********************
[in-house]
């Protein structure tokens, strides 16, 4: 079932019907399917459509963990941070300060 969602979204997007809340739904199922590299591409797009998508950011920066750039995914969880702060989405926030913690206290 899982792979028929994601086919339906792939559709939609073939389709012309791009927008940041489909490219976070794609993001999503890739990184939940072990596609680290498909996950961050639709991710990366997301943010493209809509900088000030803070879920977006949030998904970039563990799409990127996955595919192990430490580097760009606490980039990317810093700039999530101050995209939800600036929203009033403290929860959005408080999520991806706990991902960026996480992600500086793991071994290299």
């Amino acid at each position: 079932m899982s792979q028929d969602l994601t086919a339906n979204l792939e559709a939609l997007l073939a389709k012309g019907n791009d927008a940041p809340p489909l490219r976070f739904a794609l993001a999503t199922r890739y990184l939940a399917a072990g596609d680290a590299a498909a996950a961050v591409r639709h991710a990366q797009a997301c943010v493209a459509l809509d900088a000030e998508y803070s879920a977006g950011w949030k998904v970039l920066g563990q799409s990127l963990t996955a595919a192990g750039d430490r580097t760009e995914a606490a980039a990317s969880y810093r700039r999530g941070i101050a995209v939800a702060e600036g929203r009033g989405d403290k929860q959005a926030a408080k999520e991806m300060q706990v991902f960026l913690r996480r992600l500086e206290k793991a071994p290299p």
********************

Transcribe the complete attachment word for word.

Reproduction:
[in-house]
């Protein structure tokens, strides 16, 4: 079932019907399917459509963990941070300060 969602979204997007809340739904199922590299591409797009998508950011920066750039995914969880702060989405926030913690206290 899982792979028929994601086919339906792939559709939609073939389709012309791009927008940041489909490219976070794609993001999503890739990184939940072990596609680290498909996950961050639709991710990366997301943010493209809509900088000030803070879920977006949030998904970039563990799409990127996955595919192990430490580097760009606490980039990317810093700039999530101050995209939800600036929203009033403290929860959005408080999520991806706990991902960026996480992600500086793991071994290299």
């Amino acid at each position: 079932m899982s792979q028929d969602l994601t086919a339906n979204l792939e559709a939609l997007l073939a389709k012309g019907n791009d927008a940041p809340p489909l490219r976070f739904a794609l993001a999503t199922r890739y990184l939940a399917a072990g596609d680290a590299a498909a996950a961050v591409r639709h991710a990366q797009a997301c943010v493209a459509l809509d900088a000030e998508y803070s879920a977006g950011w949030k998904v970039l920066g563990q799409s990127l963990t996955a595919a192990g750039d430490r580097t760009e995914a606490a980039a990317s969880y810093r700039r999530g941070i101050a995209v939800a702060e600036g929203r009033g989405d403290k929860q959005a926030a408080k999520e991806m300060q706990v991902f960026l913690r996480r992600l500086e206290k793991a071994p290299p």